With 5.9 million residents, Wisconsin is the 20th largest state in population and, in land area, the state’s 54,310 square miles make it the 25th largest in the nation. The meeting place of three major ecological zones: northern coniferous forests, prairies, and southern hardwood forests, Wisconsin also has wetlands and inexplicable sandstone buttes. It also borders two great lakes and has many smaller lakes itself, most carved by glaciers.
Wisconsinites are already witnessing major change to their state’s climate, especially in regards to rising temperatures, drought, and flooding. Already 2°F warmer than it was in the beginning of the 20th century, and predicted to warm by up to 11°F by mid-century, scientists predict that by 2050 Wisoncins will see two weeks per year with heat indexes above 100°F. Oddly, although Wisconsin is known for its sub-zero winters, extreme heat is actually the #1 weather-related cause of death in the state, accounting for more fatalities than all other weather disasters combined, including tornadoes, floods, and blizzards.
Warmer air holds more water, leading to more precipitation, especially heavy precipitation. It is not surprising, therefore, that 2019 was the single wettest year on record for Wisconsin, along with the rest of the Midwest. Over the last 30 years, the region has seen a 15% increase in annual precipitation compared to the first half of the twentieth century. 2019’s downpours predictably led to major floods, costing the region $6.2 billion and at least four lives.
Although precipitation is expected to only increase as a whole, Wisconsin is still facing a serious drought problem. There may not be more droughts than before, but when they strike they’ll be more intense than ever, only getting worse over time.
The heat, extreme rain, and harsh droughts have had a devastating effect on agriculture, one of Wisconsin’s most important industries, contributing more than $104.8 billion to the state economy. Over half of Wisconsin’s agricultural revenue comes from the dairy industry, which is seriously impacted by climate change because higher temperatures cause cows to eat less and produce less milk.
Wisconsin’s ecosystems are also under attack by climate change altering the composition of forests and threatening the habitat of endangered species such as the American Marten. Rising water temperatures will shrink the available habitat for coldwater fish such as trout. Declining ice cover and increasingly severe storms add to fish habitat challenges through erosion and flooding.
Climate change is also affecting the rhythm of Wisconsin’s natural systems, affecting the timing of natural processes such as migration, reproduction, and flower blooming. Migratory birds are arriving in the Midwest earlier in spring today than 40 years ago. Along with range shifts, the intricate web of relationships between animals and their food sources and between plants and pollinators are all being disrupted. Because not all species adjust to climate change in the same way, the food that one species eats may no longer be available when that species needs it (for example, when migrating birds arrive). Some types of animals may no longer be able to find enough food.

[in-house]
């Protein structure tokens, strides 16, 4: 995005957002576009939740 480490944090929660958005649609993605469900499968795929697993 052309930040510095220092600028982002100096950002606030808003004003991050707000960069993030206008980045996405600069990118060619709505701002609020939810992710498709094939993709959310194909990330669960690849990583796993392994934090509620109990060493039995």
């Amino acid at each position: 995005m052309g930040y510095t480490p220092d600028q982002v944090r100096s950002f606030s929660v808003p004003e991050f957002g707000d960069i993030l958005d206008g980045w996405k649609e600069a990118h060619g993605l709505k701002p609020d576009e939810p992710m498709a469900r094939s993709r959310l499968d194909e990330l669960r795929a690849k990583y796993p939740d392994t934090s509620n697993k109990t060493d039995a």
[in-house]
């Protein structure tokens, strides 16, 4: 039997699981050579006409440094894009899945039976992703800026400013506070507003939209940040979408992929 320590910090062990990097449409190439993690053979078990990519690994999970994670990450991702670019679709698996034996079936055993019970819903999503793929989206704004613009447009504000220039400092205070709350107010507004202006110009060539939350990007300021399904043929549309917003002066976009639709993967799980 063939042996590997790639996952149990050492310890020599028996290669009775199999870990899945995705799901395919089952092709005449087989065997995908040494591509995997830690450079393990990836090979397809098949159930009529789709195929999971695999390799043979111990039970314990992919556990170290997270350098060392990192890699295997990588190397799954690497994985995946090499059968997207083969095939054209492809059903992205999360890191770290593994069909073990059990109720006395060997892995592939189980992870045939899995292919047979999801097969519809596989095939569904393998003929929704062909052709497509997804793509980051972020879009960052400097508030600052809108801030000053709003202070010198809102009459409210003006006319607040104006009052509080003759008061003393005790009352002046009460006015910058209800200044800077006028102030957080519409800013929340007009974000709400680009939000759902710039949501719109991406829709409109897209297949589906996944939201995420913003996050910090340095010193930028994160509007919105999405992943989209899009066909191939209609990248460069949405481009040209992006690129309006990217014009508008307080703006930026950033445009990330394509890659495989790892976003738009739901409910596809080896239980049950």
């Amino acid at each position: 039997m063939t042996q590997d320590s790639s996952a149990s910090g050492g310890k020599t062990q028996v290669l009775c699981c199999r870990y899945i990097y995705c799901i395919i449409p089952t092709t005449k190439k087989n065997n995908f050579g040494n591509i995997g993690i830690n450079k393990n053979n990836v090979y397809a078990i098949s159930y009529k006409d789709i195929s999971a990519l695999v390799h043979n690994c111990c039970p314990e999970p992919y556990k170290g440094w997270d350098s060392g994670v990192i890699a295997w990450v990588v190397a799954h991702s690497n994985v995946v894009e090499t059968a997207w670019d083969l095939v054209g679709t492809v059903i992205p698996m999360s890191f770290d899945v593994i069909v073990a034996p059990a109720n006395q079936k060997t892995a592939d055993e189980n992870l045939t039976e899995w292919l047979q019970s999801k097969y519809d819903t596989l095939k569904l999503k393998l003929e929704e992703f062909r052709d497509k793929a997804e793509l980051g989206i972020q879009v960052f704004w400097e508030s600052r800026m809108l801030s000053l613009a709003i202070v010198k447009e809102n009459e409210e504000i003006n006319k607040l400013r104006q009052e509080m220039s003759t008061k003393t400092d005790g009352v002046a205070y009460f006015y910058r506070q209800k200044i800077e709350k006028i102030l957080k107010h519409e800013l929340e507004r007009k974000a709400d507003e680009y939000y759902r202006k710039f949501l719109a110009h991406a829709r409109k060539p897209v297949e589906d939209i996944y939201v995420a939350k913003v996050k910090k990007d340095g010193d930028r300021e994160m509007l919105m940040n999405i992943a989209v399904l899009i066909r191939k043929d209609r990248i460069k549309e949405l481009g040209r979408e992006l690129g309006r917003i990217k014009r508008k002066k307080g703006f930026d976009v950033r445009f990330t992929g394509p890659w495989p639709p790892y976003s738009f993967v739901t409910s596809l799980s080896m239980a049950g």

Fortunately, Wisconsin is taking action against climate change. In 2019, Wisconsin’s governor passed an executive order making Wisconsin the first state in the Midwest to commit to going 100% carbon-free by midcentury. The executive order created novel energy efficiency standards for state facilities, as well as the Office of Sustainability and Clean Energy, a new office established to find the right solutions and technologies to execute this proposal. That includes training Wisconsin’s workforce to build the clean energy sector, as the order lays out.
In 2021, Madison, Wisconsin moved ahead and set goals to have 100% of its municipal operations’ run with renewable energy by 2030.
Wisconsin does not have any fossil fuel resources of its own, so it ships in coal and natural gas, much of which comes from Wyoming and Montana. As of now, for the first time in decades, coal provided far less than half (31%) of Wisconsin’s electricity generation. Natural gas overtook coal as the biggest energy producer in the state at 40%. Nuclear power is next at 19%, and finally 10% of Wisconsin’s energy comes from renewable energy resources, including hydroelectric power, wind, biomass, and solar. Biomass accounts for the most significant portion of the total because Wisconsin is among the top 10 ethanol-producing states in the nation due to its corn production. Wisconsin produces about 600 million gallons of fuel ethanol every year, and ships much of it across state lines.
Despite its frigid winters, Wisconsin’s energy consumption per capita is actually less than that of nearly half the states and only slightly above the national average. The industrial sector accounts for one-third of the energy consumed in the state, the transportation sector and the residential sector each use nearly one-fourth, and the commercial sector consumes one-fifth.
Wisconsin is one of twenty five states committed to the U.S. Climate Alliance, which is working to implement policies that advance the goals of the Paris Agreement.